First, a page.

for the son treats the father with contempt,
the daughter rises up against her mother,
the daughter-in-law against her mother-in-law;
a man’s enemies are the men of his own house.
But as for me, I will look to the Lord,
I will wait for the God of my salvation;
my God will hear me.

So pause there. What Micah’s doing is he’s describing this time of tribulation and strife within Israel, in which Israel will be so divided that it will cut through even down to the family itself, and that a person’s enemies are going to be the members of his own household. But the prophet says, “I’m still going to wait on the Lord for God to bring his salvation”, and if you keep reading, that is what’s described next. In v. 12 it actually says:

In that day they will come to you,
from Assyria to Egypt,
and from Egypt to the River…

As in the days when you came out of the land of Egypt
I will show them marvelous things.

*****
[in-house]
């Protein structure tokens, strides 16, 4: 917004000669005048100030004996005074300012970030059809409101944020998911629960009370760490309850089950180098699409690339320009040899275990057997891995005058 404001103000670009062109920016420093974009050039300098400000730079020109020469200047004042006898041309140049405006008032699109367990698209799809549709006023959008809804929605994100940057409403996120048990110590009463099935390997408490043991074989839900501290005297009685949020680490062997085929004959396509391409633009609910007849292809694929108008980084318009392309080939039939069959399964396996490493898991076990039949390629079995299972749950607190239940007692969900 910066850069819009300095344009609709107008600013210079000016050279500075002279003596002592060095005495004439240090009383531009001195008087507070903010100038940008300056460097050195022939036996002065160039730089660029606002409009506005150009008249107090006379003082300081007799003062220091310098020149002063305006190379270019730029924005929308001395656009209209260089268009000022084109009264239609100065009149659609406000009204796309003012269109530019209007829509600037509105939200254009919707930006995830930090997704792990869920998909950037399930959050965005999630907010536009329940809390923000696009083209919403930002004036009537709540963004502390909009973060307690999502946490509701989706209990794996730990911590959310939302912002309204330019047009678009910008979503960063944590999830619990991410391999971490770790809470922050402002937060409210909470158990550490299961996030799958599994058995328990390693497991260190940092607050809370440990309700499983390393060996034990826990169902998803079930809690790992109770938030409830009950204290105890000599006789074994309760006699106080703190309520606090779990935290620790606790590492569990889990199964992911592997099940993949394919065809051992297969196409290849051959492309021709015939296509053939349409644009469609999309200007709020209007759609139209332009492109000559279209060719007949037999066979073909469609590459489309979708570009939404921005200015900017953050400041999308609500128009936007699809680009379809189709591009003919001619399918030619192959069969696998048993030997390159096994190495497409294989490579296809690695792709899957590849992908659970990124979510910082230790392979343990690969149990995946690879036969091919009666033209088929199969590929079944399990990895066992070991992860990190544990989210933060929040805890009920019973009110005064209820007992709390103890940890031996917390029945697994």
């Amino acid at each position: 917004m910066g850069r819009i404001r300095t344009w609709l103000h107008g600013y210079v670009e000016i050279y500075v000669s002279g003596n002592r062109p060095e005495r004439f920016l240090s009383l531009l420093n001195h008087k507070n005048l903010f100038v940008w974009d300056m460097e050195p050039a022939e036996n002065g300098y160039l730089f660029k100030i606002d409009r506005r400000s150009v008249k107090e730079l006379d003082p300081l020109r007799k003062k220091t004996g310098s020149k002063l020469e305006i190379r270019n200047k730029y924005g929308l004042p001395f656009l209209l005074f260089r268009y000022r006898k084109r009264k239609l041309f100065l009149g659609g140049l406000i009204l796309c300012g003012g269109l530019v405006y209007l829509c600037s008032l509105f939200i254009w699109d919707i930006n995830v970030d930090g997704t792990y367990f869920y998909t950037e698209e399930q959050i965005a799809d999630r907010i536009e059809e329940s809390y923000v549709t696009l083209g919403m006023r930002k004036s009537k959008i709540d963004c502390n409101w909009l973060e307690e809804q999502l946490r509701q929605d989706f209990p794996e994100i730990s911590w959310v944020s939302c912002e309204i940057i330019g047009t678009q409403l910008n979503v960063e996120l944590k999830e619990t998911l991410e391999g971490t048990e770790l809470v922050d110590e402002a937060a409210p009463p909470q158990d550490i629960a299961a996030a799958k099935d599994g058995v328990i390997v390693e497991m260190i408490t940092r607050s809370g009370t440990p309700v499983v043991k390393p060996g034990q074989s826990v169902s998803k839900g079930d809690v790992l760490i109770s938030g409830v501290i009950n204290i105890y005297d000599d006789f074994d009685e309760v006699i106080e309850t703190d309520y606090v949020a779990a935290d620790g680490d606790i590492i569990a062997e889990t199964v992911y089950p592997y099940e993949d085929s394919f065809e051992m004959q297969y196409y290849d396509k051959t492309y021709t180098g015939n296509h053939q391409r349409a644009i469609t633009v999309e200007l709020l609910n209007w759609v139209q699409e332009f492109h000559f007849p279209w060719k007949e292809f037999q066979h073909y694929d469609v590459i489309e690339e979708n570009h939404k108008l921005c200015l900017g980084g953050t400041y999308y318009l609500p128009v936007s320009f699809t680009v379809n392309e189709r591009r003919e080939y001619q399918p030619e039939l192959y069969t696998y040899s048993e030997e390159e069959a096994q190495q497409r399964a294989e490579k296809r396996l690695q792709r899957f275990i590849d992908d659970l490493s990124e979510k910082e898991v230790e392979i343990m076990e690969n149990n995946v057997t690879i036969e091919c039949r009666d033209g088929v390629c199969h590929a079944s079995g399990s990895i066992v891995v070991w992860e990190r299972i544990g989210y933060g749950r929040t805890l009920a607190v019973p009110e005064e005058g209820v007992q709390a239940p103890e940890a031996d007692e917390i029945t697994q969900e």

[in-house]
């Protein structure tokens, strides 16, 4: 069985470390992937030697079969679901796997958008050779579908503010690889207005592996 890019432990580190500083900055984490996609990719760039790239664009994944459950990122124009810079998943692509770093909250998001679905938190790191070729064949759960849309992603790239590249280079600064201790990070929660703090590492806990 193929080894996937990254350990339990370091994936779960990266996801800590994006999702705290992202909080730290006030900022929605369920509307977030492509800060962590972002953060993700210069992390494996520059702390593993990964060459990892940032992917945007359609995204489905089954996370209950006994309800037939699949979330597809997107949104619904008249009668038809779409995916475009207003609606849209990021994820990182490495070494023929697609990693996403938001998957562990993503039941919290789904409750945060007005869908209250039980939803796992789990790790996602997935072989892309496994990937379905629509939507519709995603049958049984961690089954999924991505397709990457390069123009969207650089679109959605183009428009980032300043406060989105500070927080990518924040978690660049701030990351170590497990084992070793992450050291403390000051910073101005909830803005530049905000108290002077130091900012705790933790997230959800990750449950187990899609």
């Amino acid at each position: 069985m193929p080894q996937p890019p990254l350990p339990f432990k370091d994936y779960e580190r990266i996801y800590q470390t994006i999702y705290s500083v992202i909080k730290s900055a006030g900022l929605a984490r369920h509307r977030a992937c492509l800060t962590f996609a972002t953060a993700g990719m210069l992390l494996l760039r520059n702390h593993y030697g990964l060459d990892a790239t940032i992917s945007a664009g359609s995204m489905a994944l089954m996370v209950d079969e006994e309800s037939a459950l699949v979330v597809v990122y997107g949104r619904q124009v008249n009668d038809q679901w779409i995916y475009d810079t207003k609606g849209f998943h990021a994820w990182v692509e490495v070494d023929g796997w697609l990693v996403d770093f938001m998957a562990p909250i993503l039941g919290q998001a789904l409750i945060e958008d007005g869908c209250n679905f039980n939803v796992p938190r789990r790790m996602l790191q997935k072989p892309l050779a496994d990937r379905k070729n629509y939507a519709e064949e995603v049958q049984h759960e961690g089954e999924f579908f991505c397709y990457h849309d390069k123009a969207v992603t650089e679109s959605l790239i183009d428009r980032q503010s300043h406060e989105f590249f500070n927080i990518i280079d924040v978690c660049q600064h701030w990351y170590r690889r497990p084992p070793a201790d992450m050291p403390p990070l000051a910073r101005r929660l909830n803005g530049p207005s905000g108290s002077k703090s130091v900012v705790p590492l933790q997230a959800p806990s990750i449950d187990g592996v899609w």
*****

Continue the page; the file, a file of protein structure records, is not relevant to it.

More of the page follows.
I’ve talked about this before in other videos, but remember the hope for the ingathering of the exiles and the lost ten tribes of Israel? How the Jews were waiting for the ten lost tribes that had been scattered among the nations to come back together, to be reunited and to come back to the Promised Land in a new exodus that would be inaugurated by the Messiah? Remember that? We’ve talked about it elsewhere. You can see it in Isaiah 11, or Jeremiah 23, or Ezekiel 36 and 37. It’s all over the prophets. What Micah’s describing here is that he’s saying that before the new exodus takes place, before the ingathering of the twelve tribes of Israel and the coming of the kingdom, before that happens, there’s going to be a time of division. There’s going to be a time of tribulation. There’s going to be a time of strife and a time of judgment. And a prophet is called to endure through that time of tribulation and make it to the day of salvation. And the image he gives for the tribulation is “father against son, daughter against mother, and mother-in-law against daughter-in-law.” In other words, members of a household. So what does Jesus do? He says, don’t think that I’ve come to bring peace. I didn’t come to bring peace. I came to bring division. For a man’s enemies are going to be members of his own household. Father’s going to be set against son, mother against daughter, mother-in-law against daughter-in-law. In other words, “I’m going to fulfill the prophecy of Micah. I’m going to unleash the tribulation and the time of division that will precede the coming of the kingdom of God.” In other words, what Jesus is saying is, “There’s not going to be any salvation without tribulation first. There’s not going to be any kingdom of peace without a time of division first. I have to cast a fire of judgment upon the world and go through the waters of the cross before we can reach the resurrection.” Does that make sense? There’s no resurrection without a cross. There’s no kingdom without tribulation. There’s no restoration without division. He’s correcting an overly optimistic eschatology, or expectation that his disciple might be thinking. They might be thinking, “Hey, one day the kingdom’s just going to come down from heaven, all is going to be peace, all will be well, it’s just going to be peace, and love, and brotherhood of men, and fatherhood of God that’s going to spread throughout the world.” And Jesus is saying, “That’s not how it happens. I’ve got to go through the baptism of the cross first, and I’m anxious for it to be accomplished.” Because what Jesus is effectively doing in the cross is taking that tribulation upon himself, and through his suffering he’s going to unleash the power and the glory of the kingdom of God...